Is Bez a striker? Who knows. He looked like a right waste of money when I first saw him, just cutting in everytime and losing the ball but then in the recent Tinpot Cup games, he’s been a man reborn, coming deep, threading through balls, showing guile, vision and craft. He’s certainly got pace and the right build to cause a few problems up front but we’ve not yet seen what happens if you play him off Big Gaz and I’m really not sure (like a few other players) what exactly he is. I like him though.
I’m not sure if Ollie Sarkic really knows what he is but unlike Bez, I’m finding it quite hard to imagine him on the pitch any more. I quite like his intelligence and touch but he’s had a run of awful luck and he feels like he’s the answer to a question we aren’t asking.
(I’m incapable of conceptualising the rest of the front 3 as ‘strikers’ so we’ll crack on as if it’s 1998 and the world is made of a 4-4-2) CJ has been excellent. Yes, he could cross better but if he could cross better he’d be playing for Sheffield United or someone. His flaws are our gain as there is no way on earth someone with consistent end product and that degree of pace and physical presence would be in League One. He’s a simple player but that’s his strength and you count the number of games where he’s not been our most dangerous player on one hand.
Kenny Dougall is another high class performer who has changed the narrative of the season almost single handedly. We started the year looking flimsy and lacking in fight. The effort was there to run the yards, but not the terrier like determination to grab the game by the neck. Dougall’s bite and tenacity have transformed our midfield and as he’s got fitter and settled in, he’s revealed a real vision in his passing, comfortable hitting it first time or switching the play long and speeding up what was at times a technically good but ponderously slow style of play.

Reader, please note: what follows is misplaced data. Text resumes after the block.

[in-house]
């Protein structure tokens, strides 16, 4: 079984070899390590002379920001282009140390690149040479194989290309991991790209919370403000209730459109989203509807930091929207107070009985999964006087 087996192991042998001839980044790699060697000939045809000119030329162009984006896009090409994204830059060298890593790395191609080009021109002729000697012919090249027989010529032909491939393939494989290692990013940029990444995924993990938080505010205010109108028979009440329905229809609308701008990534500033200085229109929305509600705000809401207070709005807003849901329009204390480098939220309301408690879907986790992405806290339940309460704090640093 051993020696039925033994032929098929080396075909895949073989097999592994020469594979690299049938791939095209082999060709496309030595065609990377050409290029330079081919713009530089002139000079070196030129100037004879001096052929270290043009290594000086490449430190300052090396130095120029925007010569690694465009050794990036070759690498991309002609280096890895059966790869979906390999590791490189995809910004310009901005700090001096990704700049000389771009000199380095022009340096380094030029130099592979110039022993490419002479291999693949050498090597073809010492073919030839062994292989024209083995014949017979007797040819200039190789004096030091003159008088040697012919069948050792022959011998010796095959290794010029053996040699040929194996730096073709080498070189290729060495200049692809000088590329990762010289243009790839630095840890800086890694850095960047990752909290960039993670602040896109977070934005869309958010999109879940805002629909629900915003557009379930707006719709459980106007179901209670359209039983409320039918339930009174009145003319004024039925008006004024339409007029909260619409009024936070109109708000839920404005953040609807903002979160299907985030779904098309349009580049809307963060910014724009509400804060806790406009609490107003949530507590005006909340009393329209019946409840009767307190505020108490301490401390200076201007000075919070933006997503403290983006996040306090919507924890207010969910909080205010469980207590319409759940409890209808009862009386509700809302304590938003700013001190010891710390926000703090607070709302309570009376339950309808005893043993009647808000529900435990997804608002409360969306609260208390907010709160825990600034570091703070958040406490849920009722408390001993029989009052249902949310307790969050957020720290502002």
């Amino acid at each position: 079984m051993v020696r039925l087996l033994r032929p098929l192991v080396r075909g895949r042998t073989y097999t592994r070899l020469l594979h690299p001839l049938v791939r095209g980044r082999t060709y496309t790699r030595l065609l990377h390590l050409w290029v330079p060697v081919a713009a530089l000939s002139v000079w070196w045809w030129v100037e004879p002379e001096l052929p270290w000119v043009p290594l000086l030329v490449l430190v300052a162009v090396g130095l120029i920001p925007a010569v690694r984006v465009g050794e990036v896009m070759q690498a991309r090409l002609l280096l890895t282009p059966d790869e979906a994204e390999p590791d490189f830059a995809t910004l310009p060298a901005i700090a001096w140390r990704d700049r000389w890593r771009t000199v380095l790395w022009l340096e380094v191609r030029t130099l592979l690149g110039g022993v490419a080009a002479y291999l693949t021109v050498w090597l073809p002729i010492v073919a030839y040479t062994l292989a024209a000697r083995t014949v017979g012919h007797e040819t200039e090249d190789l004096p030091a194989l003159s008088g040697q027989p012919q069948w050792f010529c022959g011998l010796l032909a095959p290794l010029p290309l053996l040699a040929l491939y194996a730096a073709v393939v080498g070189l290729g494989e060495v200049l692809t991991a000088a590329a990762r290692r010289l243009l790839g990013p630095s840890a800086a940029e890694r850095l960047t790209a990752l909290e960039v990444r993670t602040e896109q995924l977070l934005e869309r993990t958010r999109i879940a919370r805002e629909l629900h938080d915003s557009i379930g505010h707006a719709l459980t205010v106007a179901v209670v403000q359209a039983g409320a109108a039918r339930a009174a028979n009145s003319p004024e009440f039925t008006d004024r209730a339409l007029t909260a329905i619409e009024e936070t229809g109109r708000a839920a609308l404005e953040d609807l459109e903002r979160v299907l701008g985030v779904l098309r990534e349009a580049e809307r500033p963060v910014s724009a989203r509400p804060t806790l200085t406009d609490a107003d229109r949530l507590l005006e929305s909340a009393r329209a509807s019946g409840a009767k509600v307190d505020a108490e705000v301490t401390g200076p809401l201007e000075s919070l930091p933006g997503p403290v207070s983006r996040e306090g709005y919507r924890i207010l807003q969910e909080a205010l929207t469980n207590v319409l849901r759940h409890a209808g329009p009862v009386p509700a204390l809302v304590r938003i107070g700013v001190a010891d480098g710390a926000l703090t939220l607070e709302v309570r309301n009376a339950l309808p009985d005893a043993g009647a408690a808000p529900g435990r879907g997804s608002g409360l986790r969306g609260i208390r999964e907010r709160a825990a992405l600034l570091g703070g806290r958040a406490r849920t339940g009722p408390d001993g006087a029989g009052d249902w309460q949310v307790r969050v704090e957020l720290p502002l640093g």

Sullay has flickered into life on and off as he does. He frustrates many and is regarded as ‘a luxury’ but to me, he’s a necessity. We lack magic in midfield and Sullay provides it. Yes, sometimes he goes to pull a rabbit out and finds the hat empty or actually saws the assistant in half mistake but he tries things no one else can do or see. He’s joint top with assists and whilst he’s missed a few howlers, he’s also pretty good at sneaking into the box and should have more goals to his name. To me, you discard a player of his ability at your peril.
For Sullay, you could also read Keshi. He’s skillful and when he’s on song, looks an absolute handful but I’m not quite sure where we need to play him. He’s played in central midfield and looked ‘not quite a central midfielder,’ as well as wide left and just behind the front man. For me, he’s not quite fit perfectly anywhere but everytime he plays, he brings a little frisson of excitement. He’s not as outrageously gifted as Kaikai but he’s a bit more combative and I’d guess we might see the two swap the shirt on the left side depending on whether Critch wants to stick or twist.
Ethan Robson started the season as my favourite new signing. He looks composed, skillful and physically adept. He remains so, but there’s perhaps a question mark over his influence on games. He’s got the attributes and he does the work but similar to Grant Ward, all to often I’m left thinking he’s not quite played the killer pass or taken a shot when he could have done. Both Ward and Robson will probably find themselves taking turns or battling to partner Kenny D and when you see both at their best, you have to say that’s a high quality pair to be fighting for a shirt. I like both Robson and Ward getting a bit higher up the pitch than we’ve sometimes seen them and both of them possess a beautiful strike from the edge of the box that you’d hope we’ll see more of as we try to score more (something we’re going to need to do).